“I miss [the original] theme. It represents all I loved in Wow. No, I’m not implying that vanilla wow was better than the expansions, but there was a certain unknown factor back then, being new to the game. All the expansions in the world couldn’t bring back that feeling.”
– Flimadin, p.3, via
“I miss that ‘new game smell’.” – Turikan, p.5
I sympathize with this point–a lot. I think that gamers these days know way too much about how MMOs are constructed. Unless Blizzard comes up with a really obscure way to hide/abstract all their numbers in their promised “next gen” MMO the hardcore gamers are going to theorycraft it to bits while it’s still on the test server. Not knowing what you’re doing, having that sense of mystery and things still to learn, was a large part of the enjoyment factor for me the second time I started playing. (The first time I didn’t realize how BIG the game was; I was just a happy little nelfy.) I still enjoy the game but for vastly different reasons – the Explorer in me knows that there isn’t much left to explore, really, and what there is left involves being on the cutting edge of the WoW news machine (something I hate even in real life; ugh, media). So I have to go to my next-highest Bartle types and achieve/socialize. Not quite as satisfying.
I just don’t think that MMOs will be able to capture this feeling for someone anymore unless they’re a) new to the genre, and b) they don’t have immediate access to player-created information. Denying access later on once you’ve learned the basics is a very bad idea, and leads to gigantic third-party websites, but at first… immersion? is it still possible to do?
I mentioned the idea of “design literacy” to Liz the other night. The basic idea is that someone who is “design literate” about some aspect of their life, whether it be houses, civil planning, TV shows, MMOs– they will know how examples of the genre are constructed. MMOs I think are high on this scale; many of the players know how the game works just by dint of observation and trying to be a better player. The man behind the curtain is pretty obvious once you can see past the sparkles woven into the fabric. TV is also pretty high on this list for a certain type of person; just go look at the TV Tropes wiki. Civil planning is low on this theoretical scale; the sorts of people who know how this work are those who need to know how cities are zoned–developers, builders, people on the city council (but sometimes not even them); many of the more theoretical viewpoints and design philosophies for civil planning are not widely known at all, which means that groups lobbying for something–say, they need to save their church–may effectively need a change in the zoning scheme but not even know it; also, because they lack knowledge of alternatives, they may not know how to advocate for it.
At work reinforcing design literacy in WoW is the peer pressure aspect of social play; you are forced to be design-literate enough to know how to “play your class”; if you don’t, you are effectively denied access to a lot of the group content because few groups will carry your underperforming ass. Also, as evidenced by the official forums, people are quite aware of the alternative design strategies from other games and changes made in the past, and they advocate for changes they want quite… vocally. (QQ nerf warlocks)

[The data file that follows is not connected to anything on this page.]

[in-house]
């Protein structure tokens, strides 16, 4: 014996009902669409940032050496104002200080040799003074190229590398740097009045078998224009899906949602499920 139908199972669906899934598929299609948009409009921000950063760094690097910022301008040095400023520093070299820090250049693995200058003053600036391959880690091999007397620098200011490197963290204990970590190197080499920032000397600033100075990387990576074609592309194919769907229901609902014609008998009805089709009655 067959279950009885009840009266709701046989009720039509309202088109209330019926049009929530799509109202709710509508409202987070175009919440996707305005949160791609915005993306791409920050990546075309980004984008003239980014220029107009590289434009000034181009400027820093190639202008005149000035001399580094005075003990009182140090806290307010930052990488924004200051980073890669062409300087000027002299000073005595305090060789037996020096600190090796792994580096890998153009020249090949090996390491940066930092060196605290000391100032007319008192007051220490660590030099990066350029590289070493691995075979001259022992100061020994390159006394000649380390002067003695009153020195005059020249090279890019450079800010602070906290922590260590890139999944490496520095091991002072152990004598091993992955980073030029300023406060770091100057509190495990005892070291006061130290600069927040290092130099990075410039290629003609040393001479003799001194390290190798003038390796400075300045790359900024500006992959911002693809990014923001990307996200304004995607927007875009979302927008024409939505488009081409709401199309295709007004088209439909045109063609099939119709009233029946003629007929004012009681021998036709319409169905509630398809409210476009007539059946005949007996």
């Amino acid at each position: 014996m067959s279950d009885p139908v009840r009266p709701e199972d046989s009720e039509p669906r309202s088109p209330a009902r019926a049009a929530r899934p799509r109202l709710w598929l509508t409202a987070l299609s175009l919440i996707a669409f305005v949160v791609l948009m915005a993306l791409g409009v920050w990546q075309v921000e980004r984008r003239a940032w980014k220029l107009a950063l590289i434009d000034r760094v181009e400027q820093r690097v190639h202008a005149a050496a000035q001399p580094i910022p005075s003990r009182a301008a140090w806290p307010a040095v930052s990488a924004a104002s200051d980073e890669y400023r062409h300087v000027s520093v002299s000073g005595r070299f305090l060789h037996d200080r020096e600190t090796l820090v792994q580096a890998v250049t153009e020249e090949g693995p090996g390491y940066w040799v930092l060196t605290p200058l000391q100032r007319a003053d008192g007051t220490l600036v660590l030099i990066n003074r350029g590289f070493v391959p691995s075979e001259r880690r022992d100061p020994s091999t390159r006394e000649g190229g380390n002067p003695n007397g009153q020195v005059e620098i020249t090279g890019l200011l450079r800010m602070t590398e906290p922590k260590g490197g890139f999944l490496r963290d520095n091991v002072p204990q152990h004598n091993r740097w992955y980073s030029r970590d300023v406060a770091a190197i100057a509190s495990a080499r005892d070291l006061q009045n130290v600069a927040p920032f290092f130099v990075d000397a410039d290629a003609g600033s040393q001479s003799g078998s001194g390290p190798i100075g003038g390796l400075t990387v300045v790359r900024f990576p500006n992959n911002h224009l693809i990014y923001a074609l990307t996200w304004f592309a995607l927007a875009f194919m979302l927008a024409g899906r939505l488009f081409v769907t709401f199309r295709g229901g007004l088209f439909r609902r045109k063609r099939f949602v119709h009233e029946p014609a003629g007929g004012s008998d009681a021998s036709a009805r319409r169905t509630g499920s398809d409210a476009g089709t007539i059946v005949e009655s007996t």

I figure that the people at sites like Elitist Jerks aren’t just theorycrafting because they feel they have to; on some level they must enjoy it. At the other extreme are the people who are using WoW to play paper dolls; they’ll dress up in what looks shiny. (Hit rating? What’s that?) In the middle are people like me who download comparison addons and most of the time do the minimum amount of thinking necessary to make sure that items they’re bidding on are actually upgrades in raids (and I for sure don’t get it right 100% of the time)–us mediocre saps who know generally which stats to stack and why it might be important but doing the homework is either too much trouble or makes our heads hurt. Or we don’t know to do it because the wiki/database/forum socialization machine hasn’t gotten to us yet, and just itemize based on instinct or what friendly folks have told us.
The thing is, I feel like what the original quotation was going on about was that sense of “Hey, people are actually telling me in game, casually chatting, about this, but nobody really knows for sure.” And yes, this still happens while you’re leveling, before you’ve met the jaded old hands in the raiding guilds (or just about anybody over level 60). But it’s nowhere near as prevalent and now we do depend on third-party sites for our design literacy. And I feel like this makes the world seem smaller, more analyzed, containable–we know it was designed by human minds, and goddamn it we’re going to be cleverer than them. But so often the process of being clever and figuring it out takes away the wonder. Like when you learned that your uncle was palming the quarter instead of making it appear by magic behind your ear.
It leaves me curious. Could a game ever encourage design literacy without taking away the wonder? Could we design something marvelous enough to act like physics (and all sciences, in some way) does–where the more you know, the more possibilities for wonder there are?
Sure it’s not a reasonable goal for now, but maybe we’ll find some interesting states in-between with it in mind.